Catestatin and cortisol concentrations, CMPS-SF, and VAS scores differed significantly in the dogs with traumatic bone fractures compared to the healthy dogs. Morphine treatment partially relieved pain and stress according to the subjective but not according to the objective assessments performed. However, because of the large degree of overlap with normal values, our results suggest that plasma CST concentrations have a limited potential as a clinically useful biomarker for pain-induced stress.
KeywordsBiomarker Chromogranin A Morphine analgesia Stress response
Glasgow composite measure pain scale
short form of the Glasgow composite measure pain scale
coefficient of variation
overall pain behavior visual analog scale
revolutions per minute
stress behavior visual analog scale
visual analog scale
Traumatic bone fractures occur commonly in dogs, often requiring both analgesia and surgery as a part of the treatment. The pain level induced by bone fractures is reported to be moderate to severe and opioids have been shown to be the analgesia of choice [1, 2]. It is essential to provide sufficient pain relief for animal welfare reasons, and to reduce recovery time and duration of hospitalization . The perception of pain varies between individuals . Therefore, proper assessment of each patient is necessary for optimal analgesia administration. However, pain evaluation is a challenging task because all currently available assessment methods have limitations, and no one method has been found to be optimal for all animals [2, 5].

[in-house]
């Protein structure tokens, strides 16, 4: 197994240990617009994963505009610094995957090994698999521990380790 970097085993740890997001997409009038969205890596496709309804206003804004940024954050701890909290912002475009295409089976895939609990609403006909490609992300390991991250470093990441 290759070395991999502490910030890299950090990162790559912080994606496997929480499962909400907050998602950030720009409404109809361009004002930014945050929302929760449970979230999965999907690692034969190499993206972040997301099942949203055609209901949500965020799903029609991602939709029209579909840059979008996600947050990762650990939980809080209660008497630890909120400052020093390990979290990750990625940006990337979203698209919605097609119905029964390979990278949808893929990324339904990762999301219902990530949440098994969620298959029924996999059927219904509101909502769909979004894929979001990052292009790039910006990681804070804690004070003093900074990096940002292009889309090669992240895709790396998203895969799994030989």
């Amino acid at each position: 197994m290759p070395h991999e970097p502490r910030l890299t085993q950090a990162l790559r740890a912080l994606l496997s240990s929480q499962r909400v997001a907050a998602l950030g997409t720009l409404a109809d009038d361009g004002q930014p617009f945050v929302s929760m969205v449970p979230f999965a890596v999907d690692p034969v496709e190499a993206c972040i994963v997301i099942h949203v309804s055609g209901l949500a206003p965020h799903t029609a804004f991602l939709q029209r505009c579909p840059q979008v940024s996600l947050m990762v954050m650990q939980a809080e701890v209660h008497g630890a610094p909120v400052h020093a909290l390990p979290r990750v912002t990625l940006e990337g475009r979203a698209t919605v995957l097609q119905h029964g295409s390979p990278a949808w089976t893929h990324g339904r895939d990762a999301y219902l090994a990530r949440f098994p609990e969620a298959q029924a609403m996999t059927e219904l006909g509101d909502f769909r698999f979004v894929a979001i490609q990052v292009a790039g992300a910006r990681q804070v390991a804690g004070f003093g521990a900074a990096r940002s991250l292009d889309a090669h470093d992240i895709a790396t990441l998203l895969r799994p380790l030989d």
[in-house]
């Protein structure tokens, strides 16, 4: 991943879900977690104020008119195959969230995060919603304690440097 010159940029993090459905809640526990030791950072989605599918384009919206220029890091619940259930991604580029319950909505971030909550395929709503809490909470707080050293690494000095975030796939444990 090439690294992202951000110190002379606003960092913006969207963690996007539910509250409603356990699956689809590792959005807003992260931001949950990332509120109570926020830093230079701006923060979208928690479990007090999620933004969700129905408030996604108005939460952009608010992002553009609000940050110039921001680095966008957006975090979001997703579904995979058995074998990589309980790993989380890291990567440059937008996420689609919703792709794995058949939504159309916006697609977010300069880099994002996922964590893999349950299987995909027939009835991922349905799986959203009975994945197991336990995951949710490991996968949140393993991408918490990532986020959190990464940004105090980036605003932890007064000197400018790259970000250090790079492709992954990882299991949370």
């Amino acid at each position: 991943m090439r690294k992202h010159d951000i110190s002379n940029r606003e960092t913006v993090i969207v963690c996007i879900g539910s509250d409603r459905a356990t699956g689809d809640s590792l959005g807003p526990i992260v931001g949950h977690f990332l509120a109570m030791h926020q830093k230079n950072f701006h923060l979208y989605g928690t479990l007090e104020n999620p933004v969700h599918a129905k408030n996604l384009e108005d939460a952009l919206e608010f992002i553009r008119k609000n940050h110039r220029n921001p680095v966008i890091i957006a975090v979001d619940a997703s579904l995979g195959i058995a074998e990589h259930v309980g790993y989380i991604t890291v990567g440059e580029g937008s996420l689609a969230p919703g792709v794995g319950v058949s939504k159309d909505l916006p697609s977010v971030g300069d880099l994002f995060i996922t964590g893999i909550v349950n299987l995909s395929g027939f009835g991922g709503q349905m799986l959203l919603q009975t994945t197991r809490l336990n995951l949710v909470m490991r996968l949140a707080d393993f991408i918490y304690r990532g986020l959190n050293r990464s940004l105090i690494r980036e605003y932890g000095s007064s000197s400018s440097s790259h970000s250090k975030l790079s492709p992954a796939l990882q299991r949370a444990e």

Pain evaluation can be performed by using subjective assessment methods, e.g. observation of behaviors, and by measuring objective physiological and hormonal parameters that are influenced by a neuroendocrine stress response. Several subjective pain assessment tools have been used in dogs and cats: for example, simple descriptive scores (SDS), numeric rating scales (NRS), visual analog scales (VAS), Glasgow composite measure pain scales (CMPS), and short form of the Glasgow composite measure pain scales (CMPS-SF) [5, 6, 7, 8, 9, 10]. The CMPS and the CMPS-SF combine several subjective behaviors for assessment of acute pain, and both have been validated for use in dogs [8, 11].